Juggling Two Jobs at Once: Teaching and Parenting


Mr. Wright shows his joint homeroom with Ms. Clingen his son, Ellis. Many students have had the chance to see their teachers’ children with online school.

With the implementation of online classes, many Hackley students have been going through an adjustment period as they accustom themselves to their new schedules and class formats. The same goes for teachers as they must learn how to appropriately teach their classes over zoom both synchronously and asynchronously. For teachers with younger children, working from home has made it especially difficult to juggle teaching and parenting.

According to Education Week, more than 124,000 public and private schools are closing across the U.S. as of April 14th, leaving many quarantined parents without childcare. Although many older kids can be independent as most colleges and high schools offer online classes and schoolwork\; younger children need significantly more attention and care from their parents. These children need their parents to help them access zoom and other online resources to get their work done in addition to parental supervision and guidance.

For parents who have to deal with both these parenting struggles and the demands of a full-time job, the stress can often become too much. Marissa Young, Associate Professor, Department of Sociology and Canadian Research Chair in Mental Health and Work-Life Transitions of “the conversation” predicts that parents will eventually reach a breaking point when the chronic stress overwhelms them, stating that “parents will endure more than what might be psychologically manageable given their levels of work-family conflict during this crisis.” This will become problematic for many families across the U.S. as they continue to deal with quarantine.

This issue is also prevalent on the Hilltop, as many teachers are simultaneously working and raising young children. Physics teacher and running coach Seth Karpinski and his wife are raising their 7-month-old daughter, Maddy. Due to the fact that his wife is a healthcare worker, it becomes difficult to equally balance who is taking care of Maddy. There are days when his wife has to go into work and he is alone with Maddy all day, making it impossible to teach forty-five-minute lectures for most of his classes. With only two classes a week, planning a lecture in a time where Maddy could need attention is “not a risk you can really take,” according to Mr. Karpinski.

This forces Mr. Karpinski to provide his students with more asynchronous material, while using class time as a place to touch base, giving them time to ask any questions they have. This is mainly due to the fact that he goes “into every class thinking there is a chance [he] can’t teach this class 5 or 15 minutes in,” so he tries to keep his classes more informal. Although he remarks on the benefits of spending more time with his family, it is also clear that raising a 7-month-old baby is also a full-time job, which constitutes constant attention and care.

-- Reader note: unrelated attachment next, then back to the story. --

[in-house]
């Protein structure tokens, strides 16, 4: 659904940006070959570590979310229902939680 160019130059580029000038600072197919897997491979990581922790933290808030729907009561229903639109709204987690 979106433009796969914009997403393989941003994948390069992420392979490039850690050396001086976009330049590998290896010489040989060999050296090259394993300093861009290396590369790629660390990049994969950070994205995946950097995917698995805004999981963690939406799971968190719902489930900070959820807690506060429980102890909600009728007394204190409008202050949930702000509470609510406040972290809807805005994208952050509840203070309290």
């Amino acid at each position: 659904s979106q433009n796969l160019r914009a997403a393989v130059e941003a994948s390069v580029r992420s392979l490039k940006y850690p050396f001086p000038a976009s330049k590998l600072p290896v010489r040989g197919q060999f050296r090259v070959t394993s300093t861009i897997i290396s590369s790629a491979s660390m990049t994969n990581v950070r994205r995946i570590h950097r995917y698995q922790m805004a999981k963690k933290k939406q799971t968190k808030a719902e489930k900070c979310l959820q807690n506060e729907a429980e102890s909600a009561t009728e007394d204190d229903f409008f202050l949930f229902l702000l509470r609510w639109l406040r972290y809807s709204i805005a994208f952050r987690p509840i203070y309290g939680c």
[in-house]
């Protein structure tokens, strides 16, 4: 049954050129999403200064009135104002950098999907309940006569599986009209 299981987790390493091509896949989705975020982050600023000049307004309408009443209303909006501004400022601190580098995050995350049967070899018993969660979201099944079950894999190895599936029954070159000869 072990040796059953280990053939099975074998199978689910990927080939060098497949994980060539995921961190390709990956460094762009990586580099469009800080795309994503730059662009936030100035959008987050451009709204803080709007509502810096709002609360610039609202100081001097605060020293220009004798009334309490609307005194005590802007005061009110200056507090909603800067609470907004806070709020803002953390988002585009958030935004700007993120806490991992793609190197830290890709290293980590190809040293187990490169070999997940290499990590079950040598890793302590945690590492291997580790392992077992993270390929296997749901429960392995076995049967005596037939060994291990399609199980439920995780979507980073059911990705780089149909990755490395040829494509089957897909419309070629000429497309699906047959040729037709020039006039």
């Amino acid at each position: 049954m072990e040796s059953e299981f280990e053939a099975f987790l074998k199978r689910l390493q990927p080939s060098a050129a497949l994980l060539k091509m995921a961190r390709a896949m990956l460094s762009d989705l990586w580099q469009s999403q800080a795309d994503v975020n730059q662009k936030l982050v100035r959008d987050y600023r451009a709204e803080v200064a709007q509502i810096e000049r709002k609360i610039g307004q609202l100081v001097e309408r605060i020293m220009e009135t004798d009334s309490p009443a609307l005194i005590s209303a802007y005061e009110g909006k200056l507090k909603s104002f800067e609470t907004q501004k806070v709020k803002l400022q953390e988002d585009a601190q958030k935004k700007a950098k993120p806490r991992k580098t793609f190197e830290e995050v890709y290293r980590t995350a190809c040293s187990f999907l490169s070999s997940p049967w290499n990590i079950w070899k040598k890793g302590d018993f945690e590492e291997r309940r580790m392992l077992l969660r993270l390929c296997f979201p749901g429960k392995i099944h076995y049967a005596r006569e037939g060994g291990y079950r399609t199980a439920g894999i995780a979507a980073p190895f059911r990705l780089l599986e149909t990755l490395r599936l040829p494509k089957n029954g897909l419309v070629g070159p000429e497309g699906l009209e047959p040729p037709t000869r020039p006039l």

Caring for children older than infants while also trying to work from home also bears its own challenges. English teacher and running coach Brigid Moriarty, who has both a 2-year-old son and a 6-year-old daughter, has been dealing with the effects of working from home. She and her husband are both now stay at home parents with full-time jobs further complicating their lives. They have been splitting their time between the grandparents’ houses, where they are able to lean on their children’s grandparents for child care. Ms. Moriarty remarks that she and her husband “cannot both work, facilitate [their] daughter’s distance learning, and take care of [their] son without the help of their grandparents.” Now that they are working from home, her husband is able to spend a lot more time with their children then his job would normally allow him to do\; however, this comes with its own challenges.

Ms. Moriarty’s six-year-old daughter is in kindergarten at Hackley, as is college counselor Rebecca Hall’s five-year-old daughter, Aria. Although the lower school teachers or “superheroes,” as Ms. Moriarty calls them, have been doing a phenomenal job, young kids can only be so independent. Ms. Hall, reflecting upon this said that “in terms of getting her work done, she [Aria] needs a lot of hand-holding.”

Ms. Moriarty can not always have full zoom meetings for her classes, given that her workday rarely goes uninterrupted. Akshi Khowala, a freshman who has Ms. Moriarty as an English teacher noted that when her son ran into the zoom meeting the entire class was “just trying not to laugh.” Many students find humor in the situation, and Ms. Moriarty acknowledges the fact that both her students and her colleagues “enjoy seeing them [her kids] appear every now and then.”

Looking forward, it will continue to be challenging for teachers to juggle both parenting and teaching, but both teachers and students are learning about what it means to be flexible.